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BET 2: Use of end-tidal carbon dioxide indicators in prehospital intubations will reduce the number of incorrectly placed endotracheal tubes

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Report by: Henry Truong, Emergency Physician

Checked by: Zaffer Qasim, Specialty Registrar in Emergency Medicine/Critical Care

Three-part question

In (patients who require field intubation) does (the use of an end-tidal carbon dioxide indicator) reduce (the number of unrecognised misplaced intubations)?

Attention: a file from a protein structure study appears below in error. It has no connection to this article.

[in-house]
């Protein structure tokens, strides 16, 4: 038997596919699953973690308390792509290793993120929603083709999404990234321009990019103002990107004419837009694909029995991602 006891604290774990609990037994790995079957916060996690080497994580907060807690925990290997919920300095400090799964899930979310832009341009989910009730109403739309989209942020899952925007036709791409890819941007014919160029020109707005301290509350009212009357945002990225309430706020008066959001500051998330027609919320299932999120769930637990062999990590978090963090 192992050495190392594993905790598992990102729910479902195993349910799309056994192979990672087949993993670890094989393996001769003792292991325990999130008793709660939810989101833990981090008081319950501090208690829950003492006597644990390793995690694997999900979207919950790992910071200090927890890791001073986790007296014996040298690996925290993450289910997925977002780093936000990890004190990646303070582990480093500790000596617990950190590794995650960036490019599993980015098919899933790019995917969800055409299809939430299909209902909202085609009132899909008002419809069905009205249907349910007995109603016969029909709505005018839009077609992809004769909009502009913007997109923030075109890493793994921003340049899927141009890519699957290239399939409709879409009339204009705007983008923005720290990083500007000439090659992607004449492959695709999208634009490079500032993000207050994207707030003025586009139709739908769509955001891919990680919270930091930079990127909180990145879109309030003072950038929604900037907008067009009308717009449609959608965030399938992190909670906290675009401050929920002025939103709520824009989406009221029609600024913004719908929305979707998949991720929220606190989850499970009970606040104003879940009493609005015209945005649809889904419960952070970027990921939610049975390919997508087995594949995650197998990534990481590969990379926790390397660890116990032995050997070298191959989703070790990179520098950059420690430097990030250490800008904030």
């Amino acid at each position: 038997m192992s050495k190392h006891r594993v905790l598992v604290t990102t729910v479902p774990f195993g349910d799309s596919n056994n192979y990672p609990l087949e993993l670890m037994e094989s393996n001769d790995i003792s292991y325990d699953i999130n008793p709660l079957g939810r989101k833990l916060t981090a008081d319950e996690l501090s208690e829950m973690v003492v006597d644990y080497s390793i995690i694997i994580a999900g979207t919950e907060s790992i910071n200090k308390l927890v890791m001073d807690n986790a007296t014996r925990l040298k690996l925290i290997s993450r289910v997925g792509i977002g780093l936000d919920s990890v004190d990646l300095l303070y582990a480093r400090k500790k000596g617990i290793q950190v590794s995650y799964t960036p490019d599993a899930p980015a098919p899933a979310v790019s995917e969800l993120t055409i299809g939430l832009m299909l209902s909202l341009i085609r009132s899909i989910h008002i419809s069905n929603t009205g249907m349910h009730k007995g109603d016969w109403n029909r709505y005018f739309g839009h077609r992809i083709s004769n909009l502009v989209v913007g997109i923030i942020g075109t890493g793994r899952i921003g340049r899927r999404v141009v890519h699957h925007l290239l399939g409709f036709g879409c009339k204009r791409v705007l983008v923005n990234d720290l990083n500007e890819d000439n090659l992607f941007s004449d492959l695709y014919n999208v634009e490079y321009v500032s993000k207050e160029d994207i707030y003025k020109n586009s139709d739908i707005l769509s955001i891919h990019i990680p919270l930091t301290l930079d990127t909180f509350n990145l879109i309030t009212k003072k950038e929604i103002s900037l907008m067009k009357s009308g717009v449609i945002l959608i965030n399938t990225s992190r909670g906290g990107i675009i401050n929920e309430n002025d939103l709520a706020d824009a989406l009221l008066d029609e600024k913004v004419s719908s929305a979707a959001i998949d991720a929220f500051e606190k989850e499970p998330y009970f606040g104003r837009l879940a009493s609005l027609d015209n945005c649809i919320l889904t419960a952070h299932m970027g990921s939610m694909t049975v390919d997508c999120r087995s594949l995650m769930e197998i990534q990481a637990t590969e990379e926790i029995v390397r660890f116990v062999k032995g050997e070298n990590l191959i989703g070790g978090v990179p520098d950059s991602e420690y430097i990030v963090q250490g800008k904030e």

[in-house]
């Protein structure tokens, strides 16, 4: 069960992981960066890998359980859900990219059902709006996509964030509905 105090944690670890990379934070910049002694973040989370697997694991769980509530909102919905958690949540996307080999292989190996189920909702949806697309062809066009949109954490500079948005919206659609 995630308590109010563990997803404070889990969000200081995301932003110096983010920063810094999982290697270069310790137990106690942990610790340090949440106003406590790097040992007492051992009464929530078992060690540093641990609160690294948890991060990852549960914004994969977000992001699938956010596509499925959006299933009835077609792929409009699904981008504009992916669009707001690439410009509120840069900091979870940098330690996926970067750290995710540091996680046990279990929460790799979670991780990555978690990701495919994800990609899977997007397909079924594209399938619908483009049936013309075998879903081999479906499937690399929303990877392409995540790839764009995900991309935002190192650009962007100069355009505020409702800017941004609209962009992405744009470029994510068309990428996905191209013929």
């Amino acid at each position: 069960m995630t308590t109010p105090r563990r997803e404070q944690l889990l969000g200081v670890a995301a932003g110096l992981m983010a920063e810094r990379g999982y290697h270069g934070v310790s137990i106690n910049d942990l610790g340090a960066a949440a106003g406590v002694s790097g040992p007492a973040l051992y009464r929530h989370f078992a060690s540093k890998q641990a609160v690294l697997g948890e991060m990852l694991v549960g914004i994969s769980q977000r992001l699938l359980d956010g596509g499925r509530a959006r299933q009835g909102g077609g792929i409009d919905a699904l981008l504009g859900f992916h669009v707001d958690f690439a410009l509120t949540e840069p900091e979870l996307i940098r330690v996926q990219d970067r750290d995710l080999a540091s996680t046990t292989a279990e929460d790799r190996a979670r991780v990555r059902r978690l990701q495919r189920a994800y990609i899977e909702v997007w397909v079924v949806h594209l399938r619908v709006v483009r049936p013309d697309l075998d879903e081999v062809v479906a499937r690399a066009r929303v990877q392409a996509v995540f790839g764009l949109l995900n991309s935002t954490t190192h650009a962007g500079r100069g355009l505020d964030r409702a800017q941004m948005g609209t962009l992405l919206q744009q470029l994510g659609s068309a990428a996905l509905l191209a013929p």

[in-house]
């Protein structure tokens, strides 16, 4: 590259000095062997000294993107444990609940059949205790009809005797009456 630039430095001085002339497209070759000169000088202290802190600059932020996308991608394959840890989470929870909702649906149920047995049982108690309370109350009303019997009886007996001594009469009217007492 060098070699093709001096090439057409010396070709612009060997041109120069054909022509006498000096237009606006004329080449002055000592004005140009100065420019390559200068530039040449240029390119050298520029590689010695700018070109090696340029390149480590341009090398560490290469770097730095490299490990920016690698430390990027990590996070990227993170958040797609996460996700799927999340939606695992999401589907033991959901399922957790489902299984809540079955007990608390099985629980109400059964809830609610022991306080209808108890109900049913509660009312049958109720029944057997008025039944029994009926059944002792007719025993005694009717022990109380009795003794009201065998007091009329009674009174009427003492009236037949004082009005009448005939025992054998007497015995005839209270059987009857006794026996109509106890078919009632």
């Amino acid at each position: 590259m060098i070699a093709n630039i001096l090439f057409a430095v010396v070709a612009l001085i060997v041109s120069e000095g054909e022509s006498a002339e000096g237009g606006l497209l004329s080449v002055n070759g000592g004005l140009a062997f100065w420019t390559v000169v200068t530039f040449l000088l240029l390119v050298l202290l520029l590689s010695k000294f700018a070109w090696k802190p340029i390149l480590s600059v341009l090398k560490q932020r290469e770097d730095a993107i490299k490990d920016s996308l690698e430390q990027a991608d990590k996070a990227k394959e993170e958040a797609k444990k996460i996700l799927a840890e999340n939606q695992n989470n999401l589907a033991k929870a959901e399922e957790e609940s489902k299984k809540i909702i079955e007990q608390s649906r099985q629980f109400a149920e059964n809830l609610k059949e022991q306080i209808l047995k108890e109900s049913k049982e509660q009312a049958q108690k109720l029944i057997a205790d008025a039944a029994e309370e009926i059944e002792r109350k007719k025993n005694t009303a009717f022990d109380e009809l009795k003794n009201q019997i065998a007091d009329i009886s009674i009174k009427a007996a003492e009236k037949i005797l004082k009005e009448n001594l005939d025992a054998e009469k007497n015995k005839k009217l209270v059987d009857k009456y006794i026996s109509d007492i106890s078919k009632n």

Clinical scenario

An 83-year-old restrained female passenger involved in a head-on collision is brought to the ED via helicopter. The ED evaluation reveals an unidentified esophageal intubation. On questioning the helicopter paramedic crew, it is found that a carbon dioxide indicator was not used in the field.

Search strategy

Medline via OVID interface: 1966 to May 2011.

EMBASE 1980 to May 2011 Limit to …

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  • Linked articles 200541, 200543, 200544.

  • Provenance and peer review Commissioned; internally peer reviewed.

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